To determine whether earlier treatment using ablation of the avascular retina in high-risk prethreshold retinopathy of prematurity (ROP) results in improved grating visual acuity and retinal structural outcomes compared with conventional treatment. Infants with bilateral high-risk prethreshold ROP (n = 317) had one eye randomized to early treatment with the fellow eye managed conventionally (control eye). In asymmetric cases (n = 84), the eye with high-risk prethreshold ROP was randomized to early treatment or conventional management. High risk was determined using a model based on the Multicenter Trial of Cryotherapy for Retinopathy of Prematurity natural history cohort. At a corrected age of 9 months, visual acuity was assessed by masked testers using the Teller acuity card procedure. At corrected ages of 6 and 9 months, eyes were examined for structural outcome. Outcomes for the 2 treatment groups of eyes were compared using chi2 analysis, combining data for bilateral and asymmetric cases. Grating acuity results showed a reduction in unfavorable visual acuity outcomes with earlier treatment, from 19.5% to 14.5% (P =.01). Unfavorable structural outcomes were reduced from 15.6% to 9.1% (P<.001) at 9 months. Further analysis supported retinal ablative therapy for eyes with type 1 ROP, defined as zone I, any stage ROP with plus disease (a degree of dilation and tortuosity of the posterior retinal blood vessels meeting or exceeding that of a standard photograph); zone I, stage 3 ROP without plus disease; or zone II, stage 2 or 3 ROP with plus disease. The analysis supported a wait-and-watch approach to type 2 ROP, defined as zone I, stage 1 or 2 ROP without plus disease or zone II, stage 3 ROP without plus disease. These eyes should be considered for treatment only if they progress to type 1 or threshold ROP. Early treatment of high-risk prethreshold ROP significantly reduced unfavorable outcomes to a clinically important degree. Additional analyses led to modified recommendations for the use of peripheral retinal ablation in eyes with ROP. Long-term follow-up is being conducted to learn whether the benefits noted in the first year after birth will persist into childhood.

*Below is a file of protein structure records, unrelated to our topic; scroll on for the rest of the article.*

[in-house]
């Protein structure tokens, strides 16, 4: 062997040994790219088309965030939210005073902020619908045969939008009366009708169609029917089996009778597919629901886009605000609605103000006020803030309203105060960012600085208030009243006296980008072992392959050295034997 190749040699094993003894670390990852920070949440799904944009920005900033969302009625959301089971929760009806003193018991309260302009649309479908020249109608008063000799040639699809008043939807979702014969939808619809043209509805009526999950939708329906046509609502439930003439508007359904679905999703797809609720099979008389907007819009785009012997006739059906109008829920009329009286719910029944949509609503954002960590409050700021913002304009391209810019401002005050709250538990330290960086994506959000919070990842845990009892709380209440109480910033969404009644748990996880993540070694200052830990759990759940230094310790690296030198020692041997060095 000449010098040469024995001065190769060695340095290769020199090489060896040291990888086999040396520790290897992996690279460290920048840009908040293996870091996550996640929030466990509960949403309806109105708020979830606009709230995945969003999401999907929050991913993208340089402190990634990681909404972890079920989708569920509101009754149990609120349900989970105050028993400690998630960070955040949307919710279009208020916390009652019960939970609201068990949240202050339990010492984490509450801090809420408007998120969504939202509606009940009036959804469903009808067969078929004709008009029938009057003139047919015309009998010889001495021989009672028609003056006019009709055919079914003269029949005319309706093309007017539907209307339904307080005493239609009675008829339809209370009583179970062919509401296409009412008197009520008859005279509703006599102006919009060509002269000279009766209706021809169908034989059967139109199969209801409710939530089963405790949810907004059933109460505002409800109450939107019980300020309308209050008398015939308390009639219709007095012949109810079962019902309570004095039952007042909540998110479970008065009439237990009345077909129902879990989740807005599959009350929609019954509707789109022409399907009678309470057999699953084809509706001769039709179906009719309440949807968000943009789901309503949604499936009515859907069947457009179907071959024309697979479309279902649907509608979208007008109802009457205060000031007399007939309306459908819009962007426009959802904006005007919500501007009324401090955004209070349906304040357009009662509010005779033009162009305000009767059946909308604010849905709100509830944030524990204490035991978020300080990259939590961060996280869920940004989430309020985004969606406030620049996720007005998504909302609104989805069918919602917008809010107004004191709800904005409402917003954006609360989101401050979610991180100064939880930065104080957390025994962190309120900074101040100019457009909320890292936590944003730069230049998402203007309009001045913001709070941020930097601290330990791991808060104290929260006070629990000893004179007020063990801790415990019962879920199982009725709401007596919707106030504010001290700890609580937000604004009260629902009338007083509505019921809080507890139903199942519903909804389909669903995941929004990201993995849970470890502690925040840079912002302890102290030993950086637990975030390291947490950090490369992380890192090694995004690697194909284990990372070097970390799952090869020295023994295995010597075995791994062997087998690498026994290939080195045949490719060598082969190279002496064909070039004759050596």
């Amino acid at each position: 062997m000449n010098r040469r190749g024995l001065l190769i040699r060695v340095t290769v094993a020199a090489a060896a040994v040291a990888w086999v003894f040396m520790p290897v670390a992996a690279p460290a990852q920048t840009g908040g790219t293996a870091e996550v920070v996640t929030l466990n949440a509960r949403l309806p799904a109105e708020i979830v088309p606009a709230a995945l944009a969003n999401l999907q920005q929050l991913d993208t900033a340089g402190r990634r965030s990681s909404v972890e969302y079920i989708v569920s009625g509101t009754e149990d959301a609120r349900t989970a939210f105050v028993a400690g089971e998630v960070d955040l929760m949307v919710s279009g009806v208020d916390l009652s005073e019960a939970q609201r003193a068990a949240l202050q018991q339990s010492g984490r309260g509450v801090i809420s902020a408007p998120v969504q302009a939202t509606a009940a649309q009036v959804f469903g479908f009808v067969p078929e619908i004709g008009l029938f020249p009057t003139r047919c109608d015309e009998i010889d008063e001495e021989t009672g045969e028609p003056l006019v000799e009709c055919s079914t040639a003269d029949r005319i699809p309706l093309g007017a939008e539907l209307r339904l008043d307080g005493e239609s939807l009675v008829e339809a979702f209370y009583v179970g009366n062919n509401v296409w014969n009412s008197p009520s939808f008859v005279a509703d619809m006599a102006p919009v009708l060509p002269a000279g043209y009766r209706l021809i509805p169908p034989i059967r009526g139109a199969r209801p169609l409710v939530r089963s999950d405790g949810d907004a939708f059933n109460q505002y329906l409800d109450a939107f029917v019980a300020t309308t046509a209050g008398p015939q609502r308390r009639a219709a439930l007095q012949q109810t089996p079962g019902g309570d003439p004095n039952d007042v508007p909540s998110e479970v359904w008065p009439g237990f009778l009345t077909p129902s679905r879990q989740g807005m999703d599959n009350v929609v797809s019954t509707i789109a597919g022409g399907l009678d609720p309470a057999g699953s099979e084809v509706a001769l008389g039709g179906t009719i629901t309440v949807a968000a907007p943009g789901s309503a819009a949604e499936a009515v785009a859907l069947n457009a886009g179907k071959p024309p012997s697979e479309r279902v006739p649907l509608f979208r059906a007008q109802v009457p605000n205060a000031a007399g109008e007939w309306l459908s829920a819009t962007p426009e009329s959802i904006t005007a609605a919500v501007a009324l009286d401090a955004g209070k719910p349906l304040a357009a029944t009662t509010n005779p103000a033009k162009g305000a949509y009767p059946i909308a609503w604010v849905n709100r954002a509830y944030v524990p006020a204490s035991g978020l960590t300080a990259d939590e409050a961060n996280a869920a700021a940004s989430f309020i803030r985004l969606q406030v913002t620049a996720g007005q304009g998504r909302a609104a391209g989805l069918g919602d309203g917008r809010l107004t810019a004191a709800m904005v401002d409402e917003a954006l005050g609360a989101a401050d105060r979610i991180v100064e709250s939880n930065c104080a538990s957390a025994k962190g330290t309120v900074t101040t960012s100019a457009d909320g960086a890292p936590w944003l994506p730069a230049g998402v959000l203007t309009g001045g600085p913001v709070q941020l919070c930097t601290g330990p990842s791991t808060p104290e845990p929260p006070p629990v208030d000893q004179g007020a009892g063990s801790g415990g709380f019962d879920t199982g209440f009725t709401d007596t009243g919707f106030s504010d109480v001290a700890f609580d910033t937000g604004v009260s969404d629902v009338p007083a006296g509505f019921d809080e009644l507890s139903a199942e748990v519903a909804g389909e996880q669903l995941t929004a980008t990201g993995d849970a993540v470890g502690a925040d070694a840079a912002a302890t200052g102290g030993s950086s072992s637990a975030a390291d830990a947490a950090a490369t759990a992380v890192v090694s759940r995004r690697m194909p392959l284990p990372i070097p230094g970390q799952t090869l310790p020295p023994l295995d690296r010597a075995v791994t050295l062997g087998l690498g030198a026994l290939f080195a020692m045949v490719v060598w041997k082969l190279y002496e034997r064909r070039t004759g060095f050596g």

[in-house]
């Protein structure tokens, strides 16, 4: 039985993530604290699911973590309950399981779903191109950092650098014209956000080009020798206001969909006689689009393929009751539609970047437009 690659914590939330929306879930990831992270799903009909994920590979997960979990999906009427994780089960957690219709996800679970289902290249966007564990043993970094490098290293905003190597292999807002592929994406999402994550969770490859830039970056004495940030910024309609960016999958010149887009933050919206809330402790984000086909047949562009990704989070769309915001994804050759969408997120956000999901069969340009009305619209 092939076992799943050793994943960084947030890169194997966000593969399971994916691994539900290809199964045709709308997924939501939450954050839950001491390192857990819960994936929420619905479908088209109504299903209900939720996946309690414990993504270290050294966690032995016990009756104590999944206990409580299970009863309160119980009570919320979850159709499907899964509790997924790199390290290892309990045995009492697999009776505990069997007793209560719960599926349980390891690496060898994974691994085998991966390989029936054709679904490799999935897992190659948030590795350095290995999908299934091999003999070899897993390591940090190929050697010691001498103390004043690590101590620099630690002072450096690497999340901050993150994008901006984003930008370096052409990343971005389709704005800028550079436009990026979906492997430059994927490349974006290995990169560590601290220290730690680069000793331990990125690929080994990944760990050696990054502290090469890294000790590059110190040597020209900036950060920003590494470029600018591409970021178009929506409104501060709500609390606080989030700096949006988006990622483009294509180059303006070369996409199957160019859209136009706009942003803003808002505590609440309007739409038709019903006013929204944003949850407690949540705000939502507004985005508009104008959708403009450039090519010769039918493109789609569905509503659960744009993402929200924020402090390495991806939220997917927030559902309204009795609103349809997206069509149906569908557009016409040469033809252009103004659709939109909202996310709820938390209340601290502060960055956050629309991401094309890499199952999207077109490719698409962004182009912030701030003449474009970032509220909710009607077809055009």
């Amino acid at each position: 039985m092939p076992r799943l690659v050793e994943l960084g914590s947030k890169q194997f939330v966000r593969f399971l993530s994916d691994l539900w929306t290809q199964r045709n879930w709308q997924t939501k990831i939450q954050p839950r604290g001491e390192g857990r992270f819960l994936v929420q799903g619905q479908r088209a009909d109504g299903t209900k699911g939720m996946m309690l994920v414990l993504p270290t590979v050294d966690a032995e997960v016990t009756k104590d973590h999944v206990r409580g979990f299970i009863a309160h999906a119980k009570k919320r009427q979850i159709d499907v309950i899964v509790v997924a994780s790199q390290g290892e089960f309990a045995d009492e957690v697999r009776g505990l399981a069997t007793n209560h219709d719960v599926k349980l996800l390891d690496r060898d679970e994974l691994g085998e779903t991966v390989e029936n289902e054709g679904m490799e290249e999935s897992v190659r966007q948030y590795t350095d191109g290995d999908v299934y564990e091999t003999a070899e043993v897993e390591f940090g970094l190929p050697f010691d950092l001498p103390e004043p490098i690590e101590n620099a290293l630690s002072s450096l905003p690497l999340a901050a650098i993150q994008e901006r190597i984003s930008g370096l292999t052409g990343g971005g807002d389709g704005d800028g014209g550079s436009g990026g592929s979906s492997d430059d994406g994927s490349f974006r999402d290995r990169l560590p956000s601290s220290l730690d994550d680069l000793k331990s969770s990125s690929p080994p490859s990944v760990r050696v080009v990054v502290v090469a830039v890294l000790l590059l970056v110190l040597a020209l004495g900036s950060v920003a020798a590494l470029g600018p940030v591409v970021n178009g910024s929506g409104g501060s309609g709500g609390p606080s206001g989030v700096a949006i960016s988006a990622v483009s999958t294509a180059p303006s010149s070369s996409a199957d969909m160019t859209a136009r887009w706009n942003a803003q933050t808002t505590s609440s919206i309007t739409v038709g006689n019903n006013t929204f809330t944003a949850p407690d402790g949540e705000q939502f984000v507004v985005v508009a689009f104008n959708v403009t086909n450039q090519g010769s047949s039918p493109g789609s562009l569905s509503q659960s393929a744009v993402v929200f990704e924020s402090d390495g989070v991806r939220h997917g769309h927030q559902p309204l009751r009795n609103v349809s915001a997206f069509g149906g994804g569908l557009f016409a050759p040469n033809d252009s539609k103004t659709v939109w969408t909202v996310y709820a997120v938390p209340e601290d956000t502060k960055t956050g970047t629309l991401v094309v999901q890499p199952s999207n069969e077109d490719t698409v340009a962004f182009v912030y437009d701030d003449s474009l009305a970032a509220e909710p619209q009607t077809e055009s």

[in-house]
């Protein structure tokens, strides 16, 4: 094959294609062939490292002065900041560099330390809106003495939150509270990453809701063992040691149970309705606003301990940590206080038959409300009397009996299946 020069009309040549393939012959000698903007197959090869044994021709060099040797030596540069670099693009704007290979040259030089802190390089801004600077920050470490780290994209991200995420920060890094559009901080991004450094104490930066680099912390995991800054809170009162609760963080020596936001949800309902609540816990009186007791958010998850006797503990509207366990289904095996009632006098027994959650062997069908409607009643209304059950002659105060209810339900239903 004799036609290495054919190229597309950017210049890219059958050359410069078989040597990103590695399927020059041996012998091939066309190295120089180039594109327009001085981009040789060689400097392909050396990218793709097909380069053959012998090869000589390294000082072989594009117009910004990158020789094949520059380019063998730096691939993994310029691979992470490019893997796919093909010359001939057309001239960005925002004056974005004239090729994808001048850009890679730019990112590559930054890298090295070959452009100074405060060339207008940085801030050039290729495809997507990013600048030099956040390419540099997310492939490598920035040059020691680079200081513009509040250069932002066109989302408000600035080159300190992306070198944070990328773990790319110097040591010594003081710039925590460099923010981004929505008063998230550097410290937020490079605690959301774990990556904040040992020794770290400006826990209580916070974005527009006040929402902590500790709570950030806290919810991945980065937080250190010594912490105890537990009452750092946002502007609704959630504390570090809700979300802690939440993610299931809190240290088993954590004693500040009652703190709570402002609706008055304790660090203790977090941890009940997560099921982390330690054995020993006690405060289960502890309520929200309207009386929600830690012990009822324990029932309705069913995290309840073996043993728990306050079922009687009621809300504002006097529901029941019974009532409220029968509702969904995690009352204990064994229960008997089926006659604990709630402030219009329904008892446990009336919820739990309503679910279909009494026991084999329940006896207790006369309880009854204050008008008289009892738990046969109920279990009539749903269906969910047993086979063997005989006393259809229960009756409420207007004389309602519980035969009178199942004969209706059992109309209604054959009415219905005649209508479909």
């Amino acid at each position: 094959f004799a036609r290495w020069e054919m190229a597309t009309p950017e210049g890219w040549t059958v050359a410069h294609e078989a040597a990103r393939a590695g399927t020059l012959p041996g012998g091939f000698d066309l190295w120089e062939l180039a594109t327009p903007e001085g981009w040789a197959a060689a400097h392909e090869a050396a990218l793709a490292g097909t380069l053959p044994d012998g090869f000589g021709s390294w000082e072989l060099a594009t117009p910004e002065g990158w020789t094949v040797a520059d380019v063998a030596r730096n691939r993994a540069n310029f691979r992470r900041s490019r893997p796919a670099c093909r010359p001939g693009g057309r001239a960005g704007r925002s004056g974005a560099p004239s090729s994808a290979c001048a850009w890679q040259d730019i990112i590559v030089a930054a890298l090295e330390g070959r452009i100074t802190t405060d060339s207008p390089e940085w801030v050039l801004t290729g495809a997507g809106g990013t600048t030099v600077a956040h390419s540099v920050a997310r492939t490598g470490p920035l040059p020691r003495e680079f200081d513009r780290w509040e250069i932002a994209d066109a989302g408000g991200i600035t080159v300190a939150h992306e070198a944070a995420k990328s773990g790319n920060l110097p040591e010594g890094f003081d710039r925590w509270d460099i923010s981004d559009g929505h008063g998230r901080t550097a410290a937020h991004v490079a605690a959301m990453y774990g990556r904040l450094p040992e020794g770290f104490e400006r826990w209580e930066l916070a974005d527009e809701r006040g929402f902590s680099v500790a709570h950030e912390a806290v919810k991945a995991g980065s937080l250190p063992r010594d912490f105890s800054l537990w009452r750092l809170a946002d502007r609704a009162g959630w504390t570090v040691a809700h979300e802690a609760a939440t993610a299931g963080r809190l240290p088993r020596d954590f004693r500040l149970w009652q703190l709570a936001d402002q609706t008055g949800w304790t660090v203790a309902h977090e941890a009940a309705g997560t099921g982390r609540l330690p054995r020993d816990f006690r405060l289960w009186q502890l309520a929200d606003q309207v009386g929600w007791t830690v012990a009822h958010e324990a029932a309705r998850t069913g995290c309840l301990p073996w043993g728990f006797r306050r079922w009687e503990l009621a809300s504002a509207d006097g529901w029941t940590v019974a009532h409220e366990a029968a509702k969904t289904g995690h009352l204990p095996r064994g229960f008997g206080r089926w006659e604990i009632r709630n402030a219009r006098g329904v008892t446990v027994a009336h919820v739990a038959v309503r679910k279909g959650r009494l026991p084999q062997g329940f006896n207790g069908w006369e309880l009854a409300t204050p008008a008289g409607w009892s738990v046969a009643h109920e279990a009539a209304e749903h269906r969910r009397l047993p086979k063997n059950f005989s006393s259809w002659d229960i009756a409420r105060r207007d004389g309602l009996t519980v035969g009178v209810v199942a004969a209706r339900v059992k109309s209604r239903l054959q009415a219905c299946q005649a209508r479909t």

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            Retinopathy of prematurity: a global perspective of the epidemics, population of babies at risk and implications for control.